Recommends it for: no one
Recommended to smetchie by: overwhelming desire for Lonesome Dove to last forever
What a let-down. Prequels blow. I don't want to see my beloved, crusty, bad-ass cowboy heroes as young, inexperienced, frightened, blundering, bottom-of-the-totem-pole, young'ins any more than I want to see Darth Vader as an insolent, surly, teenager. It's not fun or cool or satisfying at all. I wonder if I'll ever learn.
GoldGato

A man could perhaps and perhaps all day, and not find his way to the truth.

I felt as though I walked across a very long desert by the time I completed this book. The prequel to the great Lonesome Dove, this book required staying power. Admittedly, I am not a big fan of westerns but McMurtry is a more-than-decent writer so this book entered my collection. But it exhausted me.

That doesn't mean the book is hard to read. Quite the opposite. But the title is very appropriate. Walking. Lots and lots o
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Joshua Gross
Feb 22, 2013 Joshua Gross rated it really liked it
Like Lonesome Dove, there's a long journey through the whole book with a surprisingly short return journey. There's also a prostitute trying to get to California and some evil and creative Indians. This book, however, seemed more like tragedy after tragedy on the open range, where everyone is always completely miserable or in danger. Then things got weird and the book was suddenly over.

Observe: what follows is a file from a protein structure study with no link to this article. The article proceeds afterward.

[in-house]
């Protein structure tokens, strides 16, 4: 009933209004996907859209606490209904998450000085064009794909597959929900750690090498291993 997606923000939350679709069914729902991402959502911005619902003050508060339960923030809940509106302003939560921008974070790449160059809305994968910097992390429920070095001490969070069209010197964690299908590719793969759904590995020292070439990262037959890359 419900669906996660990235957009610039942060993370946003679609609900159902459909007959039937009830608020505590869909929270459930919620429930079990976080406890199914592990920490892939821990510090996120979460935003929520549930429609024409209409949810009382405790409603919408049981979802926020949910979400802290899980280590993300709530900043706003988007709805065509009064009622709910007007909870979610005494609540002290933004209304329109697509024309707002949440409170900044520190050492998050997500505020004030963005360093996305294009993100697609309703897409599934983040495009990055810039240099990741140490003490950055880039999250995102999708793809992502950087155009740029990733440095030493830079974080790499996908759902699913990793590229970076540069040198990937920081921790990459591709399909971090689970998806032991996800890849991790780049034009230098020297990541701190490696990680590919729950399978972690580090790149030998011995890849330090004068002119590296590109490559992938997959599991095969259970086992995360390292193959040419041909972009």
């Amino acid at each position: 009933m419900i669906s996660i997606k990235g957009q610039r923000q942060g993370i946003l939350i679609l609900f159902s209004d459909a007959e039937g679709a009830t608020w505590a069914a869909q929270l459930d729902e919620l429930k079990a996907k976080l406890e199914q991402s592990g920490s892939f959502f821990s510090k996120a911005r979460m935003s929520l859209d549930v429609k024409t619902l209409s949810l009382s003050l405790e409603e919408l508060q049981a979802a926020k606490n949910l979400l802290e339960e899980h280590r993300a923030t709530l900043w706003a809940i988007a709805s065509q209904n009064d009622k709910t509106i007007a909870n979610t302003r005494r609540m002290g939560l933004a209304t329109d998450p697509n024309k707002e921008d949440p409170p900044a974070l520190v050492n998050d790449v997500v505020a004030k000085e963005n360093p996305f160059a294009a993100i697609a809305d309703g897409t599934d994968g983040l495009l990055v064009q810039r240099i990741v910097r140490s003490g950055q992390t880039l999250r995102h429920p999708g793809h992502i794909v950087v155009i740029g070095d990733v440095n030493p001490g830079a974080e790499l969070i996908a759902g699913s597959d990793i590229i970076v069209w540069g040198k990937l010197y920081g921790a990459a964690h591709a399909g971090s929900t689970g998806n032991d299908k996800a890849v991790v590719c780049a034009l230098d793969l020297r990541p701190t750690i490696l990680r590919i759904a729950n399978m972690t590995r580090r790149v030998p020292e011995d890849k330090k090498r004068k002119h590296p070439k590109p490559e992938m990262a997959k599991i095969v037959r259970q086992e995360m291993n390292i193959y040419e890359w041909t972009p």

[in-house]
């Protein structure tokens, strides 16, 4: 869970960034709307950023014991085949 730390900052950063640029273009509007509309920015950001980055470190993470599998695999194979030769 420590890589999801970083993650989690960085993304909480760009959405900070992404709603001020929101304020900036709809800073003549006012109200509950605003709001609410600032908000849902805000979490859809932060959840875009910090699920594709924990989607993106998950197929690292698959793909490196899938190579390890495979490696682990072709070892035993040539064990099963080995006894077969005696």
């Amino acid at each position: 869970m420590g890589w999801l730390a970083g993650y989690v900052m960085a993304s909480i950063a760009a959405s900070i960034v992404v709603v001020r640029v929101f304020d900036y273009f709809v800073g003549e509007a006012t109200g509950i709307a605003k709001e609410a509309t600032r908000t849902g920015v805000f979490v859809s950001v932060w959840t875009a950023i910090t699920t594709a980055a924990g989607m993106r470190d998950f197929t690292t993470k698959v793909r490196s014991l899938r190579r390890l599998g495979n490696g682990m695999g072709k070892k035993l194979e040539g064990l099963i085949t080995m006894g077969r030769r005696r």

Monkey
Sep 02, 2011 Monkey rated it really liked it  ·  review of another edition
so far better than I expected!

Well, I'm glad I read this first because apparently it blows if you've read Lonesome Dove first.

I quite liked it; Feckless youths and scary-ass indians!
Not at all the romantical-style western I thought it would be.
Christopher
Feb 10, 2014 Christopher rated it really liked it
The reader meets Captains Augustus McCrae and Woodrow Call in the Pulitzer Prize-winning novel Lonesome Dove as tired old men, ready for one last adventure after a life of Texas Rangering. Here in Dead Man's Walk, the reader is reintroduced to them as young recruits to the Rangers.

Like Lonesome Dove and its sequel Streets of Laredo, this prequel is a hell of a good time. McMurtry turns a guilty pleasure genre into a rich, capital-L Literary experience. Though the thorough characterization in Lo
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Jim
Jan 27, 2010 Jim rated it it was amazing
Dead Man's Walk is one of the best Western novels I have read, not nearly as deep as Cormac McCarthy's Blood Meridian or All the Pretty Horses; but this is only the first McMurtry I have read, and I am delighted to find that there are so many more to read.

I am not very familiar with the Texas landscape, but reading this book makes me want to go visit Big Bend National Park and some of the other areas around West Texas.

At first I had a little difficulty separating the two main characters in my
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Steven
Jul 19, 2015 Steven rated it really liked it  ·  review of another edition
Shelves: western, audio
It was with quite a bit of trepidation that I gave McMurtry and his Lonesome Dove crew another shot. If you read my review of Lonesome Dove you know how furious I was with the poor ending of that very, very long novel. Also, I find McMurtry's head-hopping narrative style rather annoying.

However, McMurtry does such an amazing job of creating characters, and I was (and still am) in the mood for good Western reading that I gave Dead Man's Walk a chance. I don't regret it.

This is chronologically the
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Mary
Jul 03, 2011 Mary rated it really liked it